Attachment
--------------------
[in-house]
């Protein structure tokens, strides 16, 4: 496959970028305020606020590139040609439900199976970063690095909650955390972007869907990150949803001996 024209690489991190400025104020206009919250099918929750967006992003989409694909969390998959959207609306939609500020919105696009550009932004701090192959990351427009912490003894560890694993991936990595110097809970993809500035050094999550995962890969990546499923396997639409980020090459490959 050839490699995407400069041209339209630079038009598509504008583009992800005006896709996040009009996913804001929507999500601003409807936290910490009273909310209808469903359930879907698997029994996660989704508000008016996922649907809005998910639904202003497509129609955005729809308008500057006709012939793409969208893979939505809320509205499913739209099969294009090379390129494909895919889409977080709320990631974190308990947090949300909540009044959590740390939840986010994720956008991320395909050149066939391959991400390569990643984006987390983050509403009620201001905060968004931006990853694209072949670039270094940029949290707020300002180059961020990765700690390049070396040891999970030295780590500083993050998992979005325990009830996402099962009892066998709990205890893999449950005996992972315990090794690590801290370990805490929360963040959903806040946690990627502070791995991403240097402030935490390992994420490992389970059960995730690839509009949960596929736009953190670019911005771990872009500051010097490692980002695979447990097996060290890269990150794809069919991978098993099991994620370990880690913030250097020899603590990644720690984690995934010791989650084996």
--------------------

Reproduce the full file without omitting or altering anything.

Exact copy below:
[in-house]
């Protein structure tokens, strides 16, 4: 496959970028305020606020590139040609439900199976970063690095909650955390972007869907990150949803001996 024209690489991190400025104020206009919250099918929750967006992003989409694909969390998959959207609306939609500020919105696009550009932004701090192959990351427009912490003894560890694993991936990595110097809970993809500035050094999550995962890969990546499923396997639409980020090459490959 050839490699995407400069041209339209630079038009598509504008583009992800005006896709996040009009996913804001929507999500601003409807936290910490009273909310209808469903359930879907698997029994996660989704508000008016996922649907809005998910639904202003497509129609955005729809308008500057006709012939793409969208893979939505809320509205499913739209099969294009090379390129494909895919889409977080709320990631974190308990947090949300909540009044959590740390939840986010994720956008991320395909050149066939391959991400390569990643984006987390983050509403009620201001905060968004931006990853694209072949670039270094940029949290707020300002180059961020990765700690390049070396040891999970030295780590500083993050998992979005325990009830996402099962009892066998709990205890893999449950005996992972315990090794690590801290370990805490929360963040959903806040946690990627502070791995991403240097402030935490390992994420490992389970059960995730690839509009949960596929736009953190670019911005771990872009500051010097490692980002695979447990097996060290890269990150794809069919991978098993099991994620370990880690913030250097020899603590990644720690984690995934010791989650084996």